Wes Moore, a former Army combat veteran and executive producer of the upcoming PBS show "Coming Back with Wes Moore," spoke on HuffPost Live Monday about the difficulties veterans face reintegrating into civilian life.
Among these challenges, "a big thing is just a skill set transition," he said. Some veterans who carried huge responsibility while deployed are unable to translate the skills they acquired when they return.
"We have vets who come back and they were in charge of entire platoons, they had millions of dollars of equipment, but because everything in the military is acronyms and all that kind of stuff, a person is looking at their resume and they're like, but do you have any leadership experience?" he said.
Another issue Moore noted with returning veterans was tapping into their "entrepreneurial spirit."
"A lot of the common perception of veterans is that these are robots," he said. "A lot of the time you think veterans are great because if you tell them what to do, they'll do it. But if you don't, they just kinda sit there and wait for orders."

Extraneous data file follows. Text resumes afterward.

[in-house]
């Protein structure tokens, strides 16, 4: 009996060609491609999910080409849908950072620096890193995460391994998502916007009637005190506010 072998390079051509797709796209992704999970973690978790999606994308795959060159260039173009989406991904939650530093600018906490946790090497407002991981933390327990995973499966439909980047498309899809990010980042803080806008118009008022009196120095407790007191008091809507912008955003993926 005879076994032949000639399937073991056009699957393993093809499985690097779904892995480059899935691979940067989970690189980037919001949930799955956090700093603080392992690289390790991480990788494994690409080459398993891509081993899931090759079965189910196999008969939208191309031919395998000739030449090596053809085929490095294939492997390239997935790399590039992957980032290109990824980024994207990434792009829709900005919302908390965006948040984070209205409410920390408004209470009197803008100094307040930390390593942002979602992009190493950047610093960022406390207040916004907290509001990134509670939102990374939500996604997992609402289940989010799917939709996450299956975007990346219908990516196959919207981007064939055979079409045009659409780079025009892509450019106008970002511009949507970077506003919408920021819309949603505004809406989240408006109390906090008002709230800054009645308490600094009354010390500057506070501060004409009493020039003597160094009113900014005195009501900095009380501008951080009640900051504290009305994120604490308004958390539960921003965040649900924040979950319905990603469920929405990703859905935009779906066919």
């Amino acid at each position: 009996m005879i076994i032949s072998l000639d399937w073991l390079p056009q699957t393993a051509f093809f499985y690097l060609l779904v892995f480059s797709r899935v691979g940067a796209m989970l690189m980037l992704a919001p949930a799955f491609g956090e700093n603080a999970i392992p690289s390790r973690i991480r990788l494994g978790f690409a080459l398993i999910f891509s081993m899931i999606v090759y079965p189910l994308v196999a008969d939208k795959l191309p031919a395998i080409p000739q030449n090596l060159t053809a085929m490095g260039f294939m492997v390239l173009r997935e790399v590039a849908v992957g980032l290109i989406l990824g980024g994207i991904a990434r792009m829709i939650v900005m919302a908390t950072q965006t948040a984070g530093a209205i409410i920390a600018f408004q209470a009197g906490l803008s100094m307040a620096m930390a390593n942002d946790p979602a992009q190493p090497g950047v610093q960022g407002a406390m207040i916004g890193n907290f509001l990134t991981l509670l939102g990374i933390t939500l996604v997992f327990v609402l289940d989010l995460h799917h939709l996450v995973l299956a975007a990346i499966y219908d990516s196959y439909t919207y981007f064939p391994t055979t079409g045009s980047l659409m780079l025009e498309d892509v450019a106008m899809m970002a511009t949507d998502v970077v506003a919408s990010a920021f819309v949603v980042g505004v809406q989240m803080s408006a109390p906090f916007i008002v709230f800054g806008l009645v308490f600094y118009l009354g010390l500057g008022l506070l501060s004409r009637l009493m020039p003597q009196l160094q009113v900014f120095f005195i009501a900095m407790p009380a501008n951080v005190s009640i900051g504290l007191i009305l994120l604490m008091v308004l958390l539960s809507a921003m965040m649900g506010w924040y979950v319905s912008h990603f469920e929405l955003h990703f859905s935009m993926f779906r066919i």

"This couldn't be further from the truth," Moore continued. "If there's one consistent thing about combat, it's that your Tuesday will look nothing like your Monday and your Wednesday will look nothing like your Tuesday. A lot of our operations were what we call react-to-contact. As things you happen, then you have to instantaneously react to what happens. Well, what's entrepreneurship if not that?"
Moore said society should "figure out that that's a great skill set the veterans are bringing to bear."
"Our veterans aren't necessarily problems that have to be fixed, or charities," he said. "In many ways, our veterans are investments because when we think about the things that veterans can do when they come back home ... we've got men and women who are prepared to continue to lead and prepared to continue to serve. So we have to understand just the diversity and the mosaic that our veteran community is, and that's the best way of getting them back on track to get them to be able to continue to serve."
Watch a clip of Moore's interview above.